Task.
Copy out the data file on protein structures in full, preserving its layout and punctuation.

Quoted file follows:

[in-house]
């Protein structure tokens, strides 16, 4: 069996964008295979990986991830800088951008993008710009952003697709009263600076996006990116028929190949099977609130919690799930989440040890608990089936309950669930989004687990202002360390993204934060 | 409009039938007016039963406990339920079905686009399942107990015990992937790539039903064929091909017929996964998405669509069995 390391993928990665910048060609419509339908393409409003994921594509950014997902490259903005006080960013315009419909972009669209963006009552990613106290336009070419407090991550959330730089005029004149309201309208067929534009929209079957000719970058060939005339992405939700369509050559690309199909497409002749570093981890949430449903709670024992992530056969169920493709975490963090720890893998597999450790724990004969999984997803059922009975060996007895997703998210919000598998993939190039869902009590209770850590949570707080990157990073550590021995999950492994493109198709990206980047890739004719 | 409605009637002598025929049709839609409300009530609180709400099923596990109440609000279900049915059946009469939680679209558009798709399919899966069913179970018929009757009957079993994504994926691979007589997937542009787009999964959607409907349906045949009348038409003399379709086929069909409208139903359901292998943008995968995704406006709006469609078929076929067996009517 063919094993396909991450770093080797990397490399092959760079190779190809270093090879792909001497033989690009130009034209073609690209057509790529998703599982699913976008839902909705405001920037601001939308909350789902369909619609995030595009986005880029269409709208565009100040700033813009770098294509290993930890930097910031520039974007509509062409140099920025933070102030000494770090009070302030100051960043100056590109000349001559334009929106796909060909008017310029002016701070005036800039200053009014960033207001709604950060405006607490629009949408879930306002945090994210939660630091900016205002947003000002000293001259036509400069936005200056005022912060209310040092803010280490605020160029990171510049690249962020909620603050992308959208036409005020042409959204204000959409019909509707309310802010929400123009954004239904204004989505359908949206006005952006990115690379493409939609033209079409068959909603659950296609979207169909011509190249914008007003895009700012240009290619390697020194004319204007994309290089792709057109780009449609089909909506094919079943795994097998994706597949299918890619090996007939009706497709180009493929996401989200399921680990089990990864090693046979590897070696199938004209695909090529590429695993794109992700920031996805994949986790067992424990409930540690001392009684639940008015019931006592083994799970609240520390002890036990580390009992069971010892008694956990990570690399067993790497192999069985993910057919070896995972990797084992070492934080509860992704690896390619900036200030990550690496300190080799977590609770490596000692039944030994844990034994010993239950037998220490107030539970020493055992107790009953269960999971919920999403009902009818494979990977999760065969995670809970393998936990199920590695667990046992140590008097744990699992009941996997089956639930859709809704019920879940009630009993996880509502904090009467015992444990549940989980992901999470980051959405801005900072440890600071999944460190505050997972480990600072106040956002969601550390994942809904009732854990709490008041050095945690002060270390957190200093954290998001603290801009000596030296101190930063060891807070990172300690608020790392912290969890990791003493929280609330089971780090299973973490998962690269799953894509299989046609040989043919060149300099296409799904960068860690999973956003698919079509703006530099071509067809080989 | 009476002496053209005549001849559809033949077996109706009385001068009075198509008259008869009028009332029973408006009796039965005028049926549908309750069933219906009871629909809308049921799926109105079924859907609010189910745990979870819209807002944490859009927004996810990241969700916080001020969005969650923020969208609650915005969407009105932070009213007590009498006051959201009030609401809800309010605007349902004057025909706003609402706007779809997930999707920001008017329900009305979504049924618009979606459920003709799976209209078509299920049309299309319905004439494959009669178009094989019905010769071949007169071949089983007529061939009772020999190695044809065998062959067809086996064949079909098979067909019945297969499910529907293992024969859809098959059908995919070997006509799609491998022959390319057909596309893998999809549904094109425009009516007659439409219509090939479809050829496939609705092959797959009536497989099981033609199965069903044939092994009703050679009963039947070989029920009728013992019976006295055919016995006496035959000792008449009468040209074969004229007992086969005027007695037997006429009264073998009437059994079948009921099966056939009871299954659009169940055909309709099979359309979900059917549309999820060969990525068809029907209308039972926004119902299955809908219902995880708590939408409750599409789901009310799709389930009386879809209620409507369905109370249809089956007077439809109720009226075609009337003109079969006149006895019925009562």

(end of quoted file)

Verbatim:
[in-house]
């Protein structure tokens, strides 16, 4: 069996964008295979990986991830800088951008993008710009952003697709009263600076996006990116028929190949099977609130919690799930989440040890608990089936309950669930989004687990202002360390993204934060 | 409009039938007016039963406990339920079905686009399942107990015990992937790539039903064929091909017929996964998405669509069995 390391993928990665910048060609419509339908393409409003994921594509950014997902490259903005006080960013315009419909972009669209963006009552990613106290336009070419407090991550959330730089005029004149309201309208067929534009929209079957000719970058060939005339992405939700369509050559690309199909497409002749570093981890949430449903709670024992992530056969169920493709975490963090720890893998597999450790724990004969999984997803059922009975060996007895997703998210919000598998993939190039869902009590209770850590949570707080990157990073550590021995999950492994493109198709990206980047890739004719 | 409605009637002598025929049709839609409300009530609180709400099923596990109440609000279900049915059946009469939680679209558009798709399919899966069913179970018929009757009957079993994504994926691979007589997937542009787009999964959607409907349906045949009348038409003399379709086929069909409208139903359901292998943008995968995704406006709006469609078929076929067996009517 063919094993396909991450770093080797990397490399092959760079190779190809270093090879792909001497033989690009130009034209073609690209057509790529998703599982699913976008839902909705405001920037601001939308909350789902369909619609995030595009986005880029269409709208565009100040700033813009770098294509290993930890930097910031520039974007509509062409140099920025933070102030000494770090009070302030100051960043100056590109000349001559334009929106796909060909008017310029002016701070005036800039200053009014960033207001709604950060405006607490629009949408879930306002945090994210939660630091900016205002947003000002000293001259036509400069936005200056005022912060209310040092803010280490605020160029990171510049690249962020909620603050992308959208036409005020042409959204204000959409019909509707309310802010929400123009954004239904204004989505359908949206006005952006990115690379493409939609033209079409068959909603659950296609979207169909011509190249914008007003895009700012240009290619390697020194004319204007994309290089792709057109780009449609089909909506094919079943795994097998994706597949299918890619090996007939009706497709180009493929996401989200399921680990089990990864090693046979590897070696199938004209695909090529590429695993794109992700920031996805994949986790067992424990409930540690001392009684639940008015019931006592083994799970609240520390002890036990580390009992069971010892008694956990990570690399067993790497192999069985993910057919070896995972990797084992070492934080509860992704690896390619900036200030990550690496300190080799977590609770490596000692039944030994844990034994010993239950037998220490107030539970020493055992107790009953269960999971919920999403009902009818494979990977999760065969995670809970393998936990199920590695667990046992140590008097744990699992009941996997089956639930859709809704019920879940009630009993996880509502904090009467015992444990549940989980992901999470980051959405801005900072440890600071999944460190505050997972480990600072106040956002969601550390994942809904009732854990709490008041050095945690002060270390957190200093954290998001603290801009000596030296101190930063060891807070990172300690608020790392912290969890990791003493929280609330089971780090299973973490998962690269799953894509299989046609040989043919060149300099296409799904960068860690999973956003698919079509703006530099071509067809080989 | 009476002496053209005549001849559809033949077996109706009385001068009075198509008259008869009028009332029973408006009796039965005028049926549908309750069933219906009871629909809308049921799926109105079924859907609010189910745990979870819209807002944490859009927004996810990241969700916080001020969005969650923020969208609650915005969407009105932070009213007590009498006051959201009030609401809800309010605007349902004057025909706003609402706007779809997930999707920001008017329900009305979504049924618009979606459920003709799976209209078509299920049309299309319905004439494959009669178009094989019905010769071949007169071949089983007529061939009772020999190695044809065998062959067809086996064949079909098979067909019945297969499910529907293992024969859809098959059908995919070997006509799609491998022959390319057909596309893998999809549904094109425009009516007659439409219509090939479809050829496939609705092959797959009536497989099981033609199965069903044939092994009703050679009963039947070989029920009728013992019976006295055919016995006496035959000792008449009468040209074969004229007992086969005027007695037997006429009264073998009437059994079948009921099966056939009871299954659009169940055909309709099979359309979900059917549309999820060969990525068809029907209308039972926004119902299955809908219902995880708590939408409750599409789901009310799709389930009386879809209620409507369905109370249809089956007077439809109720009226075609009337003109079969006149006895019925009562």